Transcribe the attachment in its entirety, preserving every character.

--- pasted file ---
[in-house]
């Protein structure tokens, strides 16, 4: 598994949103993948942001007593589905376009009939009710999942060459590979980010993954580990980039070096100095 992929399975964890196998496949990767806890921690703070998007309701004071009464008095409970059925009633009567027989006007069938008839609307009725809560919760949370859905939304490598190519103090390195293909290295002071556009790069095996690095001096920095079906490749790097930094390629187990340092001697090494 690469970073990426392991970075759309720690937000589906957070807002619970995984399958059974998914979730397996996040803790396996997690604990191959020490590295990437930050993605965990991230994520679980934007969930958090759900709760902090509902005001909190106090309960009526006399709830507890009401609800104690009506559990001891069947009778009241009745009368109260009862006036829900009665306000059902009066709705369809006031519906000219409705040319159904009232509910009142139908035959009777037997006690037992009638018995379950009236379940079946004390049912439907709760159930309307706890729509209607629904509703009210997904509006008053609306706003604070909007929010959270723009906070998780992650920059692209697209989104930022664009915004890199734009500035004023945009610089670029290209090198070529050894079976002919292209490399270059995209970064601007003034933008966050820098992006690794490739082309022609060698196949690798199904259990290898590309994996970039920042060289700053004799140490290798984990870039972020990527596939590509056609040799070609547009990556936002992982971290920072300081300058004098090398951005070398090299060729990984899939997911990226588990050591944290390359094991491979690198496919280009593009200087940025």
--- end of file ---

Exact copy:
[in-house]
């Protein structure tokens, strides 16, 4: 598994949103993948942001007593589905376009009939009710999942060459590979980010993954580990980039070096100095 992929399975964890196998496949990767806890921690703070998007309701004071009464008095409970059925009633009567027989006007069938008839609307009725809560919760949370859905939304490598190519103090390195293909290295002071556009790069095996690095001096920095079906490749790097930094390629187990340092001697090494 690469970073990426392991970075759309720690937000589906957070807002619970995984399958059974998914979730397996996040803790396996997690604990191959020490590295990437930050993605965990991230994520679980934007969930958090759900709760902090509902005001909190106090309960009526006399709830507890009401609800104690009506559990001891069947009778009241009745009368109260009862006036829900009665306000059902009066709705369809006031519906000219409705040319159904009232509910009142139908035959009777037997006690037992009638018995379950009236379940079946004390049912439907709760159930309307706890729509209607629904509703009210997904509006008053609306706003604070909007929010959270723009906070998780992650920059692209697209989104930022664009915004890199734009500035004023945009610089670029290209090198070529050894079976002919292209490399270059995209970064601007003034933008966050820098992006690794490739082309022609060698196949690798199904259990290898590309994996970039920042060289700053004799140490290798984990870039972020990527596939590509056609040799070609547009990556936002992982971290920072300081300058004098090398951005070398090299060729990984899939997911990226588990050591944290390359094991491979690198496919280009593009200087940025």